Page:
“This is one of the first analyses like this, where we’re mapping the spectrum of variation in a gene onto the structure of the corresponding protein,” says Traynelis, PhD, professor of pharmacology at Emory University School of Medicine. “We’re able to see that the disease mutations cluster where variation among the healthy population disappears.”

Heat map of agonist binding domain for GRIN2A.

Heat map of agonist binding domain for GRIN2A. From Swanger et al AJHG (2016).

Postdoctoral fellow Sharon Swanger, PhD is first author of the paper, and Yuan, MD, PhD, assistant professor of pharmacology, is co-senior author.

It’s not always obvious, looking at the sequence of a given mutation, how it’s going to affect NMDA receptor function. Only introducing the altered gene into cells and studying protein function in the lab provides that information, Traynelis says.

NMDA receptors are complicated machines: mutations can affect how well they bind their ligands (glutamate and glycine), how they open and shut, or how they are processed onto the cell surface. On top of that complexity, mutations that make the receptors either stronger or weaker can both lead the brain into difficulty; within each gene, both types of mutation are associated with similar disorders. With some GRIN2A mutations, the functional changes identified in the lab were quite strong, but the effect on the brain was less dramatic (mild intellectual disability or speech disorder), suggesting that other genetic factors contribute to outcomes.

Clinical relevance

Traynelis and Yuan previously collaborated with the NIH’s Undiagnosed Disease Program to show that the Alzheimer’s medication memantine can be repurposed as an anticonvulsant, for a child with intractable epilepsy coming from a mutation in the GRIN2A gene. (Nature Communications, Annals of Clinical and Translational Neurology)

Memantine is an NMDA receptor antagonist, aimed at counteracting the overactivation of the receptor caused by the mutation. Memantine has also been used to treat children with epilepsy associated with mutations in the related GRIN2D gene. However, memantine doesn’t work on all activating mutations, and could have effects on the unmutated NMDA receptors in the brain as well. Traynelis reports that his clinical colleagues are developing guidelines for physicians on the use of memantine for children with GRIN gene mutations.

This study and related investigations were supported by funding from the Eunice Kennedy Shriver National Institute of Child Health and Human Development (R01HD082373), the National Institute of Neurological Disorders and Stroke (R24NS092989), the Atlanta Clinical & Translational Science Institute (UL1TR000454), and CURE Epilepsy: Citizens United for Research in Epilepsy.

 

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The buzz of consciousness and how seizures disrupt it

These days, it sounds a bit old-fashioned to ask the question: “Where is consciousness located in the brain?” The prevailing thinking is that consciousness lives in the network, rather than in one particular place. Still, neuroscientists sometimes get an intriguing glimpse of a critical link in the network.

A recent paper in the journal Epilepsy & Behavior describes an epilepsy patient who had electrodes implanted within her brain at Emory University Hospital, because neurologists wanted to understand where her seizures were coming from and plan possible surgery. Medication had not controlled her seizures and previous surgery elsewhere had not either.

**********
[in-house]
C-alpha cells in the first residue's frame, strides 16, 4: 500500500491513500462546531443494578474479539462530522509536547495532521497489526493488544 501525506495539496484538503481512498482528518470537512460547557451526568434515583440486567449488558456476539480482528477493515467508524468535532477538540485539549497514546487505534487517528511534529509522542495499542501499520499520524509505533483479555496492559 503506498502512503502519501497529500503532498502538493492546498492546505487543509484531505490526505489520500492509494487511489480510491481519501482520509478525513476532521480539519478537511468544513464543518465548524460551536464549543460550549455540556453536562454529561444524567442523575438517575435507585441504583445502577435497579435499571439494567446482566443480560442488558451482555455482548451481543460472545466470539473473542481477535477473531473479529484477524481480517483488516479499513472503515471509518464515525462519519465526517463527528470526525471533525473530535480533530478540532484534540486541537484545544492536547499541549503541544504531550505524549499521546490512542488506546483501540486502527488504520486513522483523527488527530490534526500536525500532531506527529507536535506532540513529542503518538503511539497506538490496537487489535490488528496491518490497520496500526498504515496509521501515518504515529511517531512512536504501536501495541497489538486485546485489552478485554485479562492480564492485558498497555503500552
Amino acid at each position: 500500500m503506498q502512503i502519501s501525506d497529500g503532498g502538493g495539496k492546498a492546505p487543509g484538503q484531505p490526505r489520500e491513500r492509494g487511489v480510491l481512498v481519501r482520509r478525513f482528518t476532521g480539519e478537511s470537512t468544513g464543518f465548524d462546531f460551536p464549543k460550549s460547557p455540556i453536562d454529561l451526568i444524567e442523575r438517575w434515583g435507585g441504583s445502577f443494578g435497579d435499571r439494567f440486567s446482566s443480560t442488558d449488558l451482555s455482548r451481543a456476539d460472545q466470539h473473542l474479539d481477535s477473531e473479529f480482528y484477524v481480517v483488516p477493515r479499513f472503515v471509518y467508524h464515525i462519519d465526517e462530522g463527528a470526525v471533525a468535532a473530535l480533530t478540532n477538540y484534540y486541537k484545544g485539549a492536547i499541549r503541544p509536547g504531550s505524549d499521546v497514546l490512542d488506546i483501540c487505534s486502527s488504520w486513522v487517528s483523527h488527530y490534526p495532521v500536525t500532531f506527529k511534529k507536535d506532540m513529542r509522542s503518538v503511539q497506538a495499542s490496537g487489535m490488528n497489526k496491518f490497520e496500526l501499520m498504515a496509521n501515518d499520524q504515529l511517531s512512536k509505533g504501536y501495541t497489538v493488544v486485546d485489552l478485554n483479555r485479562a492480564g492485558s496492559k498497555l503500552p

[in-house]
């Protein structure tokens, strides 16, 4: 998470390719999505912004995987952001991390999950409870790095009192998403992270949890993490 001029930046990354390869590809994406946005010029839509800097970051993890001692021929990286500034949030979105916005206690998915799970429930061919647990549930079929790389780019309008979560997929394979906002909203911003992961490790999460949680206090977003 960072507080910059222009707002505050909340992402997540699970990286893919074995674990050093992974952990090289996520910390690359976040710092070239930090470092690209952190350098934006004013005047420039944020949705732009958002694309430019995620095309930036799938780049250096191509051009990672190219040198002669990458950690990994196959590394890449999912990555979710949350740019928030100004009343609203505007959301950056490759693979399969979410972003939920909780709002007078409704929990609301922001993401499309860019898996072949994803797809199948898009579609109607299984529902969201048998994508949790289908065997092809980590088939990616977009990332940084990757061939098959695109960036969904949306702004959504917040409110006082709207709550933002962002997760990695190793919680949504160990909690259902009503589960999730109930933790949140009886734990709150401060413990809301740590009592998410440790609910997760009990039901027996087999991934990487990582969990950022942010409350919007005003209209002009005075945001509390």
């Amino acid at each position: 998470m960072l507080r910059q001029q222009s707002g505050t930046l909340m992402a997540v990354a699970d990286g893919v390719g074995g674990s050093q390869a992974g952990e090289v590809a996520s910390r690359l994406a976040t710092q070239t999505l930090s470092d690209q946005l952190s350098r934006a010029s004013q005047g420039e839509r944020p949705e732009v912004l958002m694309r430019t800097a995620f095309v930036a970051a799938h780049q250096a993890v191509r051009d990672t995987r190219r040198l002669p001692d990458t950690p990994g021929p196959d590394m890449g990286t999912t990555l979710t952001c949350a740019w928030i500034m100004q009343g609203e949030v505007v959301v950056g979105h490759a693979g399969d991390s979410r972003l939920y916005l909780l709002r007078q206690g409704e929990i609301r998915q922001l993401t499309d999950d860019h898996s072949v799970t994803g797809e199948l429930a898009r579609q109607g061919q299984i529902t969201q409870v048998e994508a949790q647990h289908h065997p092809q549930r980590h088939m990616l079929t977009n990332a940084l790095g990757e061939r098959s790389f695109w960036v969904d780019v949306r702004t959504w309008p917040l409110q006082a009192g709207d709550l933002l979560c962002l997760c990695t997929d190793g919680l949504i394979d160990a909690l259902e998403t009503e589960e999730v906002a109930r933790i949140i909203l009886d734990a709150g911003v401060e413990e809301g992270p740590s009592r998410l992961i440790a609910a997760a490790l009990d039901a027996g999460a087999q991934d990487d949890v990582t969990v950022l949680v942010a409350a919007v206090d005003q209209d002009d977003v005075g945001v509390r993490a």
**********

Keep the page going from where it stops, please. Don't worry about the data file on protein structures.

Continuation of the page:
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MRI showing electrode placement. Yellow outline indicates the location of the caudate and thalamus. Image from Leeman-Markowsi et al, Epilepsy & Behavior (2015).

During intracranial EEG monitoring, implanted electrodes detected a pattern of signals coming from one part of the thalamus, a central region of the brain. The pattern was present when the patient was conscious, and then stopped as soon as seizure activity made her lose awareness.

The pattern of signals had a characteristic frequency – around 35 times per second – so it helps to think of the signal as an auditory tone. Lead author Beth Leeman-Markowski, director of EUH’s Epilepsy Monitoring Unit at the time when the patient was evaluated, describes the signal as a “buzz.”

“That buzz has something to do with maintenance of consciousness,” she says. Read more

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Brain surgery with a light touch

As part of reporting on neurosurgeon Robert Gross’s work with patients who have drug-resistant epilepsy, I interviewed a remarkable woman, Barbara Olds. She had laser ablation surgery for temporal lobe epilepsy in 2012, which drastically reduced her seizures and relieved her epilepsy-associated depression.

Emory Medicine’s editor decided to focus on deep brain stimulation, rather than ablative surgery, so Ms. Olds’ experiences were not part of the magazine feature. Still, talking with her highlighted some interesting questions for me.

Emory neuropsychologist Dan Drane, who probes the effects of epilepsy surgery on memory and language abilities, had identified Olds as a good example of how the more precise stereotactic laser ablation procedure pioneered by Gross can preserve those cognitive functions, in contrast to an open resection. Read more

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DBS for drug-resistant epilepsy

Space considerations in print forced us to slim down the feature on deep brain stimulation for drug resistant epilepsy, which appears in the Spring 2015 issue of Emory Medicine. While I encourage you to please read our story profiling playwright Paula Moreland, here are some take-away points: